© John MacLean
© John MacLean
© John MacLean
© John MacLean
© John MacLean
© John MacLean
© John MacLean
© John MacLean
© John MacLean
© John MacLean
© John MacLean

New Colour Guide

New Colour Guide is the latest in a series of photobooks that UK-based photographer John MacLean has been producing since 2007. It is enjoyable but philosophical, straightforward but enigmatic, and these myriad qualities (not to mention the tension between them) make it one of our books of the year. To explain this tension further, the images in New Colour Guide are quite simply very appealing—MacLean is a skilled photographer, and he’s captured more-or-less everyday moments in a visually pleasing way—but the words that accompany these images throw everything into a different light, as it were. The captions describe the photos in the most basic way imaginable, leaving all the room for interpretation in the world, while the title of the book itself is vague: what is this book a “guide” to? As my “email tennis” with MacLean shows, he himself is not eager to over-explain his work, preferring to leave something of its mystery intact. For a thoughtful work like this, it’s a position that makes sense.

New Colour Guide can be purchased direct from MacLean for £17.

Could you explain the title of this book?

Not really, it is intentionally ambiguous. It could be new guide to colour or a guide to new colour. The book could be the guide or colour could be the guide. The meaning is dependent on which words are given emphasis.

I’m very curious to know about how you went about creating and editing this work. Did you have the idea for it first, and then go out and shoot it, or did it develop out of something that you noticed in images you were already shooting?

The project started as quite a dry investigation of how context influences perception and colour seemed to be the perfect vehicle for that. Then I let the project evolve. I welcomed mission creep because the work then became a learning process rather than a perfunctory illustration of one idea. Editing as I create the work is both a means of discarding unproductive directions and recognising productive ones.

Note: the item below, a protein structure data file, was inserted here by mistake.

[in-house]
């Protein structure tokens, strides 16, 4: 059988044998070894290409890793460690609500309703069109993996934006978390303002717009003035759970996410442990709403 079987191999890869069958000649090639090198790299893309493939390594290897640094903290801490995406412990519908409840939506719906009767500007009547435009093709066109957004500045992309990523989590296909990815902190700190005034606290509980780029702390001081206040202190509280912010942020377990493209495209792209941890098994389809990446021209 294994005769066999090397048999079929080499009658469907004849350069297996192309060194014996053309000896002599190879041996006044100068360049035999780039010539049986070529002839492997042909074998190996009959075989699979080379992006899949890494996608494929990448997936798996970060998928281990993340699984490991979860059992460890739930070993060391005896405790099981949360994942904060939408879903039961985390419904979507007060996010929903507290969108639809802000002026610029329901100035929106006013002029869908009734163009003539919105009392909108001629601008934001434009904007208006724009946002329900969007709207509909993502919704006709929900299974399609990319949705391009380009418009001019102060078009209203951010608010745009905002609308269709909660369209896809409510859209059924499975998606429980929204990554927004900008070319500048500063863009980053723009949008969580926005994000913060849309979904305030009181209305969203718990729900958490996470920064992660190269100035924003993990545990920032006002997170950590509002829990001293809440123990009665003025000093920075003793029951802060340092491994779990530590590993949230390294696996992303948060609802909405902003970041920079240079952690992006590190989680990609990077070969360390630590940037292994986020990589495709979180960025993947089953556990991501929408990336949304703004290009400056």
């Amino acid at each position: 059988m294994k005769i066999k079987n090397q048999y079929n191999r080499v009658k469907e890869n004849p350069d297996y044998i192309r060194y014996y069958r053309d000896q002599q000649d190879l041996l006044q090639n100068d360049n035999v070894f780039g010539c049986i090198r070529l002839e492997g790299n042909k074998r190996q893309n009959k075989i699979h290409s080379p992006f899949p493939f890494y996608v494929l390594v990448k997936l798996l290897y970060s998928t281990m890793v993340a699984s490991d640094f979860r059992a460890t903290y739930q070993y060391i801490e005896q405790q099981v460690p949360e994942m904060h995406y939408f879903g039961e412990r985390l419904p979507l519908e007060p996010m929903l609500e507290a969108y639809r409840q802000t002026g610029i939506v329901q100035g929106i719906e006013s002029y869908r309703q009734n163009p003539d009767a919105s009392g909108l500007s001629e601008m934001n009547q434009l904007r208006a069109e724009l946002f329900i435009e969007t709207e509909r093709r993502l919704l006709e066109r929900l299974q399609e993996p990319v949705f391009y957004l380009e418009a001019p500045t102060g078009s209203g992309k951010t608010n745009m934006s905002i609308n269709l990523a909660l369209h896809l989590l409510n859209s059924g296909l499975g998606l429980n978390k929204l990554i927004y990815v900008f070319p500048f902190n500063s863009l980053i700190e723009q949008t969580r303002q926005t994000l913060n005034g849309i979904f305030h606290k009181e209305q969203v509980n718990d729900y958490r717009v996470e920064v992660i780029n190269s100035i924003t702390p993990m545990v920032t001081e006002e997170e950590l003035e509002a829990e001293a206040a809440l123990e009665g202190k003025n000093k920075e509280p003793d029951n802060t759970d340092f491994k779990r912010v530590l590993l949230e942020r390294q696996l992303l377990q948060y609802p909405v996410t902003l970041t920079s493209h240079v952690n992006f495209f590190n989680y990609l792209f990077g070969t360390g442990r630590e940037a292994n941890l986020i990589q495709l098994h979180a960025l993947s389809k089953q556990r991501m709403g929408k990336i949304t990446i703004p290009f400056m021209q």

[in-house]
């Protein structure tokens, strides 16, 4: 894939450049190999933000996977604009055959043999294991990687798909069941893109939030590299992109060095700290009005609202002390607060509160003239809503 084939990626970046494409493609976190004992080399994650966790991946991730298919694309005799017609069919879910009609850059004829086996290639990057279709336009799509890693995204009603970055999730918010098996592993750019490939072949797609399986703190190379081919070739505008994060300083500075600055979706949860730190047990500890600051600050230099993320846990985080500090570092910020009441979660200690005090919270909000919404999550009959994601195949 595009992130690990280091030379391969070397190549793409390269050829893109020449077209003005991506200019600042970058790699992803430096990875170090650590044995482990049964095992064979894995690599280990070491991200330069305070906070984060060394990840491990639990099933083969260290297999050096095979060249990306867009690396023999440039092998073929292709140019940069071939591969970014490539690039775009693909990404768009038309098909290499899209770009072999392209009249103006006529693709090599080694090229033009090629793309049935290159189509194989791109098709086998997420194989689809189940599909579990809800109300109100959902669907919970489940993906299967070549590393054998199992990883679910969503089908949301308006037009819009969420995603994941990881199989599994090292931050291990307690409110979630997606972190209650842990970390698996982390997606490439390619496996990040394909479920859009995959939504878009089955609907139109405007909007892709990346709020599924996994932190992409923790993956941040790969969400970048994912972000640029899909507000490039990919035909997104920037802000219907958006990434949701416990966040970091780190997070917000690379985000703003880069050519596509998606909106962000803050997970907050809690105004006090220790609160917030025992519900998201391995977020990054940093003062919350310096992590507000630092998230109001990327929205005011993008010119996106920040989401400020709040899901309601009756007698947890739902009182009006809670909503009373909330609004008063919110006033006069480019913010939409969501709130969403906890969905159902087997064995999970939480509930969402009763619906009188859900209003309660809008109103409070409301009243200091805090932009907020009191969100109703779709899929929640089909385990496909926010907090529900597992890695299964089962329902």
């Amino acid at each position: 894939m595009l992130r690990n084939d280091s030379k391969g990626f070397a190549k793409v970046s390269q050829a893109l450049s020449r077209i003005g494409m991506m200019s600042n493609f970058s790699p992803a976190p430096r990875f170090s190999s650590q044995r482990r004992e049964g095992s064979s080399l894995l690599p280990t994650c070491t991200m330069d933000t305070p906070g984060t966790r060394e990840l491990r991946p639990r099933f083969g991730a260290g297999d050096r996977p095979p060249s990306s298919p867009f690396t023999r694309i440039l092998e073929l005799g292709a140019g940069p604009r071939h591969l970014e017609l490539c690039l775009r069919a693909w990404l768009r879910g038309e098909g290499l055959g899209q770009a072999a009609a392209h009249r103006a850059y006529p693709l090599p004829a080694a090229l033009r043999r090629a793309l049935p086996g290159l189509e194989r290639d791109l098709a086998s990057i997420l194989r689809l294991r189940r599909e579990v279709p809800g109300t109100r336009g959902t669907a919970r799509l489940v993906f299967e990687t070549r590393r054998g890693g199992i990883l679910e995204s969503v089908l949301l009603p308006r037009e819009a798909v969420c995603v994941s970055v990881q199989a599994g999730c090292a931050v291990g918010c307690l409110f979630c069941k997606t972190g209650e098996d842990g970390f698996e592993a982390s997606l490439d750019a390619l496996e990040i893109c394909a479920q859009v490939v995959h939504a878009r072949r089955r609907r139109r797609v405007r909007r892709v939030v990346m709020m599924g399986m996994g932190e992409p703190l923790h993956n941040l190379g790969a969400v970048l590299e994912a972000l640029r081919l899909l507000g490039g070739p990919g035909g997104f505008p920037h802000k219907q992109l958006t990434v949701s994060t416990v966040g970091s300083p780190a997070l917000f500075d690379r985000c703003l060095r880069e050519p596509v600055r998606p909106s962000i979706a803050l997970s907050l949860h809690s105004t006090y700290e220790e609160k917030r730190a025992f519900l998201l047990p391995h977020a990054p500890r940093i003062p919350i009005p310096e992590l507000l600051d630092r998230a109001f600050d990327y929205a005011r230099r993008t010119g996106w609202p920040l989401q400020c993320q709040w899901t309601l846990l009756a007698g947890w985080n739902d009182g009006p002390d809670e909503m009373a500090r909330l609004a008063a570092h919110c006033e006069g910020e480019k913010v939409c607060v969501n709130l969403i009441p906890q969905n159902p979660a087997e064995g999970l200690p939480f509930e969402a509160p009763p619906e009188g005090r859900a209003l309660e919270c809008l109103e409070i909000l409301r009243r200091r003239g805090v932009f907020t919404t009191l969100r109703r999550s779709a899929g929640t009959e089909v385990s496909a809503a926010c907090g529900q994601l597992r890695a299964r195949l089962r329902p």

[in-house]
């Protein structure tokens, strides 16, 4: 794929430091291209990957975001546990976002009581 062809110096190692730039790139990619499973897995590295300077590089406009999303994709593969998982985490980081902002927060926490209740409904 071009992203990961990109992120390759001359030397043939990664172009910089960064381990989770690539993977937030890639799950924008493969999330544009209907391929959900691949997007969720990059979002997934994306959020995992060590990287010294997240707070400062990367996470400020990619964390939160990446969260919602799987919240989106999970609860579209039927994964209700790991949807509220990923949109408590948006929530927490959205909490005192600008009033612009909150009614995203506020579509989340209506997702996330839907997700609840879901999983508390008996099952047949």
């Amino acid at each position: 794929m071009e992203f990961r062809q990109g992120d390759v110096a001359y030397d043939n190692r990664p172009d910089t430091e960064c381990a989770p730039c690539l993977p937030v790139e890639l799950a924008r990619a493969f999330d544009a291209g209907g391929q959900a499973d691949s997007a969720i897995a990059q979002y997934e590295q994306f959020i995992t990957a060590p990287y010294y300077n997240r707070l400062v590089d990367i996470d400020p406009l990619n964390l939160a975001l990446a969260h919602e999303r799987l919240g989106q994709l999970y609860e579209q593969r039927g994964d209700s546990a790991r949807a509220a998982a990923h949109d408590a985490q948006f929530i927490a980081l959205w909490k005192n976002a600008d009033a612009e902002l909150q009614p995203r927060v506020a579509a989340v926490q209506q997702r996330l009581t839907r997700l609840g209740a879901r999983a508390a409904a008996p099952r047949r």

What are the images that appear to be streaked or distorted?

They are photographs taken with intentionally damaged memory cards. There is still a subject in front of the camera, the lens still collects light, but the information becomes scrambled.

How do you intentionally damage these memory cards?

Mostly with extremes of temperature.

Why do you use flash?

Firstly, flash acts as the control (in the scientific sense) in my experiment: every photograph is created with this same light source, thus any differences in colour result from the reflective nature of the subject matter (colour is reflected light). Secondly, I am trying to make images that are highly photographic, and as flash is unique to photography, it supports this endeavour. Finally, making photographs with light that is generated by the camera seems interesting in itself: a kind of photo-sonar.


Office I

I’m curious to know more about the shot where you’ve shot a man from overhead, while he works at a brightly-colored yellow desk. How did that come about?

Early in the project I was seeking out flat planes of monochromatic colour – this photograph is a result. My camera viewpoint is known in cinematography as “The Eye of God” but in a modern city it is also the viewpoint of a surveillance camera.

What kind of effect are you looking to create with the captions for your images?

The titles nullify the viewer’s question: “What is it?” When that question is answered, the next question might be: “Why is it?”